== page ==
Ossubtus xinguense, the parrot pacu or eaglebeak pacu, is a species of fish in the family Serrasalmidae endemic to rapids in the Xingu River basin in the Brazilian Amazon. This endangered species is primarily a herbivore.
The body of Ossubtus xinguense is ovoid in shape. The profile of the snout is blunt. In young fish, the mouth is terminal (pointing forward); however, as the fish grows, the mouth turns downward and becomes strictly ventral in individuals longer than 5 cm (2 in). This gives the mouth a beak-like appearance. It reaches up to 25 cm (10 in) in total length and about 380 g (13 oz) in weight.
Range and habitat
Ossubtus xinguense is restricted to rapids in the Xingu River basin in the Brazilian Amazon. It has been confirmed from Volta Grande do Xingu in the lower Xingu River and lower Iriri River near its confluence with Xingu, but possibly also occurs further upstream on these rivers (perhaps as far as São Félix do Xingu).
This species is strictly rheophilic and found in rapids, but prefers sheltered, Podostemaceae-covered rocky crevices. Young individuals of up to 4 cm (1.6 in) can be observed in schools of 20–30 individuals, sheltered under broad stones.
Shrimp, dead or alive, blood worm, vegetable matter, brine shrimp and daphnia are consumed in captivity. The female is far more dominant than the male and will often seek caves into which no other fish may enter. This is believed to be due to reproductive dominance, once a suitable breeding location is found, the female will not surrender it.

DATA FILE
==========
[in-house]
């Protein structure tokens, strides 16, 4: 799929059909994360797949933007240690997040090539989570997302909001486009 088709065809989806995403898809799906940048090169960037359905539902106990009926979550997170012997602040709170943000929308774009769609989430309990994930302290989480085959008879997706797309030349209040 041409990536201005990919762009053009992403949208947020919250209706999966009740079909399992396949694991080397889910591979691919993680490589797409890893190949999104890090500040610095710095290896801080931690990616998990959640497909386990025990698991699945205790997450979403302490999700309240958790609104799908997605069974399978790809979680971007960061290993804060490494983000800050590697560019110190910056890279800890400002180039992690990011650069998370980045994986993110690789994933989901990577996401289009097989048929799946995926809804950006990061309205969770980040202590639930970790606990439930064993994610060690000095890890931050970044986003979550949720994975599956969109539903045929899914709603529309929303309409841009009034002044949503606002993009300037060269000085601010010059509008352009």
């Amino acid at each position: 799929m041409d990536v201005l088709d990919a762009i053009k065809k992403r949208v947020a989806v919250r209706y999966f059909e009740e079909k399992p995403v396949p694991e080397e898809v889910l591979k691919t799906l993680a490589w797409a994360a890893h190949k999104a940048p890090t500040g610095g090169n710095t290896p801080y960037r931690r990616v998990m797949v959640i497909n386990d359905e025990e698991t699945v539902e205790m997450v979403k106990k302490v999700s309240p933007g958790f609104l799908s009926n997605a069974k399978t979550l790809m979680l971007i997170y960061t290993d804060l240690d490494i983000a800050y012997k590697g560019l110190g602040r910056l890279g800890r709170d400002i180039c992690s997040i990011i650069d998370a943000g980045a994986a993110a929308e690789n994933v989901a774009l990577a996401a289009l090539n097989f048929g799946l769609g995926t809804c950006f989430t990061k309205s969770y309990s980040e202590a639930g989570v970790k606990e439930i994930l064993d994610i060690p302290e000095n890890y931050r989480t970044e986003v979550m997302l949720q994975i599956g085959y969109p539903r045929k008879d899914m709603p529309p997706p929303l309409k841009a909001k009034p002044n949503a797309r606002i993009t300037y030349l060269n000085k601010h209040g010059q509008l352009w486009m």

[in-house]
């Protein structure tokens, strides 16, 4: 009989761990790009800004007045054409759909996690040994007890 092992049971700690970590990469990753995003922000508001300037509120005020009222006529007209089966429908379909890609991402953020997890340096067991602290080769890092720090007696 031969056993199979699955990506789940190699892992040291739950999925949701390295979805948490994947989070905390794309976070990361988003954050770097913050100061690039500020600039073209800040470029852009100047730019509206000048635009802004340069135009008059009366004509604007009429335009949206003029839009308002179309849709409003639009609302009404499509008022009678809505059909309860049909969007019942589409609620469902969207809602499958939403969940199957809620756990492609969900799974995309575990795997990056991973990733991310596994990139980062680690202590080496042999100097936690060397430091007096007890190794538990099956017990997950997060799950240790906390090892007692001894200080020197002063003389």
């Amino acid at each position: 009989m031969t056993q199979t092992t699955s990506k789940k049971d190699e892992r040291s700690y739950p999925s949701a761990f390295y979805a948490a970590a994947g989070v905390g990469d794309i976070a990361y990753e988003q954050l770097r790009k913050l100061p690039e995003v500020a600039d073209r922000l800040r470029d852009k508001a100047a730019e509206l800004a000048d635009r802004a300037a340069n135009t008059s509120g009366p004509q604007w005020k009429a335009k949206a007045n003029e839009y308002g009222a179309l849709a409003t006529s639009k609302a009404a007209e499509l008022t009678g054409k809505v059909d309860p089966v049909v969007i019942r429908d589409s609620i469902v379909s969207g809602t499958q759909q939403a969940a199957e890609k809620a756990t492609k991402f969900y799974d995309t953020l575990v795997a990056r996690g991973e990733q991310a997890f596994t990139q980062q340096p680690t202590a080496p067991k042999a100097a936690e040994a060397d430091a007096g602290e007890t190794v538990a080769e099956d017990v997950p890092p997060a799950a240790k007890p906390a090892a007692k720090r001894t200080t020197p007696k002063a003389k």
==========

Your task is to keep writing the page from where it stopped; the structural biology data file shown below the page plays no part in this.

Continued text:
It is parasitized by Anphiira xinguensis, an isopode of the family Cymothoidae. This parasite is only known from Ossubtus xinguense where it lives in the gill chamber of the fish and develops a contorted morphology, presumably in response to its host's cursive ontogeny. The intestines are also commonly infested with Rondonia rondon, a nematode that possibly is symbiotic rather than parasitic. Black spot disease is found in most Ossubtus xinguense.
This fish is endangered, but it has not been rated by the IUCN. A review in 2016 suggested that it is more widespread than previously believed and its historic rarity as museum specimens in part can be explained by its habitat (rapids), which are difficult to sample, but it remains threatened by dams such as the Belo Monte.
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- Andrade, M.C., Sousa, L.M., Ota, R.P., Jégu, M. & Giarrizzo, T. (2016): Redescription and Geographical Distribution of the Endangered Fish Ossubtus xinguense Jégu 1992 (Characiformes, Serrasalmidae) with Comments on Conservation of the Rheophilic Fauna of the Xingu River. PLoS ONE, 11 (9): e0161398.
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